Cincinnati Reds fall to the St. Louis Cardinals on opening day

The anatomy of a first inning disaster:

Eugenio Suarez, who made his Cincinnati debut at Shortstop, started the first hit, a mistake in two runs, and added a throwing mistake in the second inning that led to another run.

Before spring training began, Suarez said his goal is 50 home runs. Only 49 left. He hit one who was leading away from the fourth inning – but that only gave him a minus of two or three runs that were given away and one taken back.

After the first hit, starter Luis Castillo gave up three hits in a row, including a single with runs scoring in reverse against Paul DeJong’s postponement.

He hit a batsman and Suarez made his mistake in two runs. Rookie Dylan Carlson swung into the first place he saw in 2021 and started a triple home run from the right field foul pole.

St. Louis 6, Cincinnati 0.

The Reds spent the remainder of the 37-degree day at the record low (for opening day in Cincinnati) holding their fingers unfrozen and trying to crawl back.

“We were hit several times when we got back into the game,” said manager David Bell.

One of them was in the sixth inning when the Reds were down 11-6. They had two out with one. Nick Castellanos hit you hard to the left. Tyler Stephenson, aboard the second, misunderstood the ball and shot into third place. When the ball was caught it could easily be doubled by the second base to end the inning and wipe the threat away.

These are mistakes that keep a team at the end of the pile.

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Castillo didn’t give up all spring, waddling and wobbling through just 3 1/3 innings and giving up 10 runs with eight hits. Uncharacteristically, Castillo did not record a strike.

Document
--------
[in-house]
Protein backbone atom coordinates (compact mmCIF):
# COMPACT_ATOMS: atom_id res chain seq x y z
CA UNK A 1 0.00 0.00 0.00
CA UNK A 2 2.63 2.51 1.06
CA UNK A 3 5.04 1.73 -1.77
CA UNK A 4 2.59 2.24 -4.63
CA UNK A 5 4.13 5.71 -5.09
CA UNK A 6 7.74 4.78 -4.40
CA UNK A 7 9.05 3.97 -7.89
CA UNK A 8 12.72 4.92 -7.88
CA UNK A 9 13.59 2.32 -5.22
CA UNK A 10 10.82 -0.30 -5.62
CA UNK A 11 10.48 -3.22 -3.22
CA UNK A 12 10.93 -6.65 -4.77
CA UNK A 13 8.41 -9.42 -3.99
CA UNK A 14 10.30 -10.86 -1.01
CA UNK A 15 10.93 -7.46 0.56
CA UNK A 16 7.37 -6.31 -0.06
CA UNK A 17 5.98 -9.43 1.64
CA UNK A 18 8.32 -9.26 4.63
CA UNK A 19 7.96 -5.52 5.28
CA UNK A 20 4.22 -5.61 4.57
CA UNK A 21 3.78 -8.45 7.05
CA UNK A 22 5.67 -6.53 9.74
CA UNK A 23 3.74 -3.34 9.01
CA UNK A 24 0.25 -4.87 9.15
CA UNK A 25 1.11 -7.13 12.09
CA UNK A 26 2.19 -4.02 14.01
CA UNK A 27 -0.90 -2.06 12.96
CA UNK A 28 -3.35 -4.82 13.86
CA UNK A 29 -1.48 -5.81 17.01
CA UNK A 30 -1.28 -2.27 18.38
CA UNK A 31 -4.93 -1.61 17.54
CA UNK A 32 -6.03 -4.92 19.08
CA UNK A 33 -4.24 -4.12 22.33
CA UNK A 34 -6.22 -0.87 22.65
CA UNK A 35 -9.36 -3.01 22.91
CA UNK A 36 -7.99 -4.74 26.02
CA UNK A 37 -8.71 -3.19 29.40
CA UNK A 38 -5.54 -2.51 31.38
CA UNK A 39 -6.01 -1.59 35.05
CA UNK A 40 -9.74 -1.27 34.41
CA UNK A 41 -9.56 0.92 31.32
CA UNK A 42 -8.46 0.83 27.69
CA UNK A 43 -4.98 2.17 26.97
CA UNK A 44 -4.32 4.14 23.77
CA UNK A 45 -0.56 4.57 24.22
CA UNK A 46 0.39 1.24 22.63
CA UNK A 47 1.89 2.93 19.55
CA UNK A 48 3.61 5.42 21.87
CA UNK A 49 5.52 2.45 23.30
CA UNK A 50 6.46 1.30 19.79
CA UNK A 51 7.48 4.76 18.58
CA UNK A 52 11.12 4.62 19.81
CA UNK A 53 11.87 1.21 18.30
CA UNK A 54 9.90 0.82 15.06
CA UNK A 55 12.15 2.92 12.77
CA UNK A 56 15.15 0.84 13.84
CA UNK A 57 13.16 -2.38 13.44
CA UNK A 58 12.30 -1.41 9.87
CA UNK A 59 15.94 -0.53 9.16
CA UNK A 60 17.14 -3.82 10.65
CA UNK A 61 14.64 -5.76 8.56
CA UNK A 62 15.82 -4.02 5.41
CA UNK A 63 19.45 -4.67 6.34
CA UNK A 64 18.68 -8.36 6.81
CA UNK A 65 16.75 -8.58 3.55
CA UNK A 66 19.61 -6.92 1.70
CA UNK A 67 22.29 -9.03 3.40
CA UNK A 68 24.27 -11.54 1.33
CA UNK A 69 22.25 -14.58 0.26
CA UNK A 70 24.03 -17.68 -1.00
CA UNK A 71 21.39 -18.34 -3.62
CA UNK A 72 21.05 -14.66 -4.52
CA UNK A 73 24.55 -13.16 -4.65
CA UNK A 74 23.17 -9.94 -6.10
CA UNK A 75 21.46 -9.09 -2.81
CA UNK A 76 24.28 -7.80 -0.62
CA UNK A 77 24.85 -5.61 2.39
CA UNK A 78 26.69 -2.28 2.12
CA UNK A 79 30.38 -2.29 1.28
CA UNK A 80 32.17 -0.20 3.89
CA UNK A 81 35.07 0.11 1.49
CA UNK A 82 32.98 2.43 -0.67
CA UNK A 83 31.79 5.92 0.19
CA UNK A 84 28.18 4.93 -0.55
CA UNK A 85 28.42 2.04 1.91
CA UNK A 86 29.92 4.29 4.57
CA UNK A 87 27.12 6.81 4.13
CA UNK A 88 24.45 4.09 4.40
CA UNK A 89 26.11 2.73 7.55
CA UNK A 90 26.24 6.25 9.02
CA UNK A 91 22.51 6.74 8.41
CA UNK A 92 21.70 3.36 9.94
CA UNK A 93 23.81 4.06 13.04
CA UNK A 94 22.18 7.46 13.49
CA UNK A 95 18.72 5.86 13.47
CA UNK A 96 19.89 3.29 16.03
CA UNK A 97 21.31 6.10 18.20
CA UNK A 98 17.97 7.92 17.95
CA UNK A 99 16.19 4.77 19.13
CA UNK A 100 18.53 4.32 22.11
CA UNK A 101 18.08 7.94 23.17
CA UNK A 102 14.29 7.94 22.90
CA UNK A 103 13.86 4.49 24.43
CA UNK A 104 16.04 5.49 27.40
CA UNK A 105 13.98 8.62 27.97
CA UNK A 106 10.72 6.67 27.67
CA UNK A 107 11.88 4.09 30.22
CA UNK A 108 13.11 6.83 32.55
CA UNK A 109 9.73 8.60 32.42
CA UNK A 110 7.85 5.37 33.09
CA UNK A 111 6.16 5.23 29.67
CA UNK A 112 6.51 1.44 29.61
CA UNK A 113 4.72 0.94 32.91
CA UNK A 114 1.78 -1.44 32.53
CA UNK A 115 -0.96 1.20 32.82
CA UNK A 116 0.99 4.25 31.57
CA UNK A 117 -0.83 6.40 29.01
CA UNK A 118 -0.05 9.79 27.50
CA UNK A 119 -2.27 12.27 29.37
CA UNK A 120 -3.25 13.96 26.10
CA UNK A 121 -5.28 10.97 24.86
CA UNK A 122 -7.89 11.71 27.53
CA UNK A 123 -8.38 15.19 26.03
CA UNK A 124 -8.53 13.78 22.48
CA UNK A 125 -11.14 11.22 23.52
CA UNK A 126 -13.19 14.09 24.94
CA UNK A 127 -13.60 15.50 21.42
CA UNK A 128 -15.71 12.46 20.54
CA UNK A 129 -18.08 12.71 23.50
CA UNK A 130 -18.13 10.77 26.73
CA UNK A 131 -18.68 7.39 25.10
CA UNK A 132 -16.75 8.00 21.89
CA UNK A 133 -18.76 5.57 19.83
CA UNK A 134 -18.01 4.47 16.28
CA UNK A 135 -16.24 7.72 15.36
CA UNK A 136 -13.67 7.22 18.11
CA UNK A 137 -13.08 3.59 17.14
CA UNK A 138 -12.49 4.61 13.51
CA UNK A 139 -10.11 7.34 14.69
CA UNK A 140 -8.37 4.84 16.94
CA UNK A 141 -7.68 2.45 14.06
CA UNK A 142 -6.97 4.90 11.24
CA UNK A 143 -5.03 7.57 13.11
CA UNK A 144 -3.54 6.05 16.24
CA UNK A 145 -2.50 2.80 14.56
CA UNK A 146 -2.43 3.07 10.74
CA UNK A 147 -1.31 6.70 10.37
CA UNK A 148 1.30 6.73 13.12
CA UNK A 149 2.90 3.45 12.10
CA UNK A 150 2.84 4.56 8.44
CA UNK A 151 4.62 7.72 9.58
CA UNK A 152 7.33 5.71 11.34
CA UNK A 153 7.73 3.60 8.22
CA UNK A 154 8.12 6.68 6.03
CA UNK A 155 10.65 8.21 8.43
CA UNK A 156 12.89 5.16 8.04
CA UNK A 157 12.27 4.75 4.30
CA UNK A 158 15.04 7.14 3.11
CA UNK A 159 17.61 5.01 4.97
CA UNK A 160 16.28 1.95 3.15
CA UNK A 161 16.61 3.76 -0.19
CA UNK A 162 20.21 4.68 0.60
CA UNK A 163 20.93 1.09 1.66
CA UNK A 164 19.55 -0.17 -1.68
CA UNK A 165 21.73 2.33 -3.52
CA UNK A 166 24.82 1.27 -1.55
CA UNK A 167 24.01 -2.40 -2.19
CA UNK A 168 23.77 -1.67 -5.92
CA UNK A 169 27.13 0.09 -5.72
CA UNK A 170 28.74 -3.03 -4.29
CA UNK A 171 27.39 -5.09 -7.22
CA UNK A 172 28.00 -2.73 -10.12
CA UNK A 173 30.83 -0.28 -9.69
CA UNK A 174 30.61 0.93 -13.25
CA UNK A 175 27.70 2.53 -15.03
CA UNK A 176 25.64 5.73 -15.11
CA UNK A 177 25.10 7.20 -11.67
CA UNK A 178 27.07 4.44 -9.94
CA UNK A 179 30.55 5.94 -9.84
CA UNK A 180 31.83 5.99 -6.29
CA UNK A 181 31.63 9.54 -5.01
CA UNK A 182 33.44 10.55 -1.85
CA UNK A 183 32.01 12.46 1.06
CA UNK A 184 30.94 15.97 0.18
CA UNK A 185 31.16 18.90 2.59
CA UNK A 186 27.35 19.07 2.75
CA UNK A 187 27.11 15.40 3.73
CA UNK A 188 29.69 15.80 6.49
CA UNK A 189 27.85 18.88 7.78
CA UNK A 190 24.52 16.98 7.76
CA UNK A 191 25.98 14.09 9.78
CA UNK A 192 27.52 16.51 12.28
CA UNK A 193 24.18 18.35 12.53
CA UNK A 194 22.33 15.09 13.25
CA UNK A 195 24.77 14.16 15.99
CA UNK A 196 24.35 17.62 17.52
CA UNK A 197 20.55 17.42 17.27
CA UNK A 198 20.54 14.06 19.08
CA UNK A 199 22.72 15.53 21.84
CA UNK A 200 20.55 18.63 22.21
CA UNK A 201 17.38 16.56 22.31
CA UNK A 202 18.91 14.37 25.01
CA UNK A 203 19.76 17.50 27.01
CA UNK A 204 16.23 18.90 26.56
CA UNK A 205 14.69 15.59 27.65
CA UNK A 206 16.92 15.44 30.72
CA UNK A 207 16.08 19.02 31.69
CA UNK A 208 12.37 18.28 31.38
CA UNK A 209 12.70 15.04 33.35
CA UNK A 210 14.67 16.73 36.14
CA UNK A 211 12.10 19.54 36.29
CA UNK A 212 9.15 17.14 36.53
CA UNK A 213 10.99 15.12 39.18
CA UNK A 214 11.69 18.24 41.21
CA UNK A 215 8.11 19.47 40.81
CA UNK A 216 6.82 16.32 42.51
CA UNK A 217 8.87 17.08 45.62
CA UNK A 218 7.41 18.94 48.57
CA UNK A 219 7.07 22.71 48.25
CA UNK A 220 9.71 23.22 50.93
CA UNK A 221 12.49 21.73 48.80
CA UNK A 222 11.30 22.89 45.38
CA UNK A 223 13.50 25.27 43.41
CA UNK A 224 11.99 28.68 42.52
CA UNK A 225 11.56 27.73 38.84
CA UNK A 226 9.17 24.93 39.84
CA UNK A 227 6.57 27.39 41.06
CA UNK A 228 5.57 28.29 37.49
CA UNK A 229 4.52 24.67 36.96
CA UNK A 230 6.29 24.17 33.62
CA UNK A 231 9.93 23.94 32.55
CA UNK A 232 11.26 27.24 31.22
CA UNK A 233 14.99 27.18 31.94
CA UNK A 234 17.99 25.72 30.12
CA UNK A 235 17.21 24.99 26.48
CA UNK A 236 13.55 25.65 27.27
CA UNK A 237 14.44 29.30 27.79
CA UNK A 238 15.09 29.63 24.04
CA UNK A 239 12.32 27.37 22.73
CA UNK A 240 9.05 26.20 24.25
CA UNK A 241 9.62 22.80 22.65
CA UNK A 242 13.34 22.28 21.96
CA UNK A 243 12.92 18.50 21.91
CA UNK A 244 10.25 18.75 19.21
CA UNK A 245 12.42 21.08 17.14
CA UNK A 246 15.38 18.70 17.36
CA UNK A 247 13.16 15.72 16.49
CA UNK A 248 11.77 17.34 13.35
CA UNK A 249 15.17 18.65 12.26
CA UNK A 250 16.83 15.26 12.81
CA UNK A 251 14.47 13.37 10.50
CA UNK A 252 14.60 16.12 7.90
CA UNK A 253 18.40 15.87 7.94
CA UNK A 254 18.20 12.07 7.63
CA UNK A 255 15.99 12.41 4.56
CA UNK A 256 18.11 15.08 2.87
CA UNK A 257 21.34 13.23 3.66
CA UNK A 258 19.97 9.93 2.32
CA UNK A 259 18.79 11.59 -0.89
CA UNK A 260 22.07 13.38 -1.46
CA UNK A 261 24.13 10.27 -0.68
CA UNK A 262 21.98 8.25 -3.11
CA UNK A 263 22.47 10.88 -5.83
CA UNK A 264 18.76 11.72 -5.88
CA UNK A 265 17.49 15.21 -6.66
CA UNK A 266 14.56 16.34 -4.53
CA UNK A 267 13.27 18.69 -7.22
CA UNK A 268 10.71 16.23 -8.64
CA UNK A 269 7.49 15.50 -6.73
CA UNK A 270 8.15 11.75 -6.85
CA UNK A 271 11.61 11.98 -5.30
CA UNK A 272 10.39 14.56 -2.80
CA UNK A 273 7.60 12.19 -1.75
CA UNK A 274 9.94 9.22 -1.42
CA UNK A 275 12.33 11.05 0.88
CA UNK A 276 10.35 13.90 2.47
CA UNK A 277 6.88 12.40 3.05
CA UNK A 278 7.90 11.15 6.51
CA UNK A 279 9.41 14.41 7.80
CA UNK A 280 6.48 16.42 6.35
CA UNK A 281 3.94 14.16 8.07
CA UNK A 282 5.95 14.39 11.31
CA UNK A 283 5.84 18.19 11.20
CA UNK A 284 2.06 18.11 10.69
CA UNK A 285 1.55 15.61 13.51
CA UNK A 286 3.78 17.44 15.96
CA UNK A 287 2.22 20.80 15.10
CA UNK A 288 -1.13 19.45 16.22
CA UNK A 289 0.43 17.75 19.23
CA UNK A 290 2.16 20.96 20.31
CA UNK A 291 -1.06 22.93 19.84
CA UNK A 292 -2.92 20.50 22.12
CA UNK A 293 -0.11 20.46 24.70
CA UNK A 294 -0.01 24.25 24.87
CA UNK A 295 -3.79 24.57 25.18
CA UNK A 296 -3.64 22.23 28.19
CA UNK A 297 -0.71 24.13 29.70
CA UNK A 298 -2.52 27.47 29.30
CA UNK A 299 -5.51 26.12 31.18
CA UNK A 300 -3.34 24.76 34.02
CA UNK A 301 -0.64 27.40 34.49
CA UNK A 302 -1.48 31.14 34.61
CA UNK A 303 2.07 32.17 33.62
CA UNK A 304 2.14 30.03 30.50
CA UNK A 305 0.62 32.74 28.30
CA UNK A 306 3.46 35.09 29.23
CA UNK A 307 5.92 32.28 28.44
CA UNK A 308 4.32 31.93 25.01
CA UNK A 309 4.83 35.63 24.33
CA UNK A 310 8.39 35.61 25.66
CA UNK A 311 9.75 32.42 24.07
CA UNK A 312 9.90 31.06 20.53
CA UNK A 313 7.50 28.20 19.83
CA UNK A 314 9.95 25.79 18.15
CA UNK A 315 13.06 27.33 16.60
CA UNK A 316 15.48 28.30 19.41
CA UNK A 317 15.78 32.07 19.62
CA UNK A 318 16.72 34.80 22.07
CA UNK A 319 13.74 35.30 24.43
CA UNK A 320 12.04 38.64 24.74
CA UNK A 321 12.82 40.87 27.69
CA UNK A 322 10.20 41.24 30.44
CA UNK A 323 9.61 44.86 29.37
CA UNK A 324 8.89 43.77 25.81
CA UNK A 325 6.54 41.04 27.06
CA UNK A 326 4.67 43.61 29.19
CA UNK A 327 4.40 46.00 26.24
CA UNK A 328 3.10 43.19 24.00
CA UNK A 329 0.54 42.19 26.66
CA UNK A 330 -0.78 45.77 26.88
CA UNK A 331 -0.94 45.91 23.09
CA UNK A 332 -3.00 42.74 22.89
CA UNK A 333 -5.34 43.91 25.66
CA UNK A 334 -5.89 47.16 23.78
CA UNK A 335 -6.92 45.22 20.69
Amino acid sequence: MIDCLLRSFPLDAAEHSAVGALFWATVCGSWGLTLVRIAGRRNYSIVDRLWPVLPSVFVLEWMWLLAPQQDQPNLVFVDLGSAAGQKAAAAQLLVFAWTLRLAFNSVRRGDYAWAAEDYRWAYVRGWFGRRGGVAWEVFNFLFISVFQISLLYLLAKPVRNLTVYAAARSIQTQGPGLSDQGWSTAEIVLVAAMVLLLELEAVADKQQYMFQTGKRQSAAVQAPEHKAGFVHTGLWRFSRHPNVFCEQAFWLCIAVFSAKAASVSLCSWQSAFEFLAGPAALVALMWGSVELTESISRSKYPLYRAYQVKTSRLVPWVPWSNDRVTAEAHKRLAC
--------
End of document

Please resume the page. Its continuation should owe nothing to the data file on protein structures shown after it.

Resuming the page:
Still, he insisted that he throw good pitches and said, “I give all the credit to their hits because they hit good pitches. Give them the credit. “

In addition to the refrigerator temperature, Castillo tossed some pitches as snowflakes swirled around the hill and he slapped his face for circulation.

“Great, great, super cold,” he said. “It’s pretty difficult to throw the cold in. Coming from the Dominican Republic and pitching in Arizona, it’s really cold. And I’ve never snowed before. “

Midfielder Nick Senzel left the game in game four after injuring his shoulder while diving. Senzel has missed several games due to an injury in the last two seasons.

On the plus side, Castellanos was on the verge of a rampage, collecting three hits, including a two-part home run.

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The eye catcher, however, was rookie Jonathan India, who made his major league debut on second base.

Perhaps he paid tribute and homage to Joe Morgan, and shaggy India played Morgan-esque. With his mother in tears in the crowd, not only did he hit his first major league hit, he also finished with a single and a double. And he made several flawless defensive games, some of which were torn from the pages of Brandon Phillips’ playbook.

The game’s first batsman, Tommy Edman, landed in India. In the dugout, Bell said, “There it is, the ball will always find you.”

India said of the opening game, “I knew it was coming. I felt it. I mean, look who’s up, a left handed (Edman). Fortunately, it was a nice, simple thing that came straight to my mind. It was good to get it out of the way. “

“When they announced my name and I heard the fans say, ‘This is it. ‘I really took it all in. I haven’t blacked out. I looked around. It was a great feeling, ”he said. “Before the game, I waited for my nerves to jump in, but I was never nervous. The guys helped me through the day telling me to really take it up. .and don’t forget to breathe.

“It was a beautiful thing, something that I will never forget, something that I will cherish and wear throughout my career and that I will never forget.”

But like the rest of the Reds, he will quickly forget the score.

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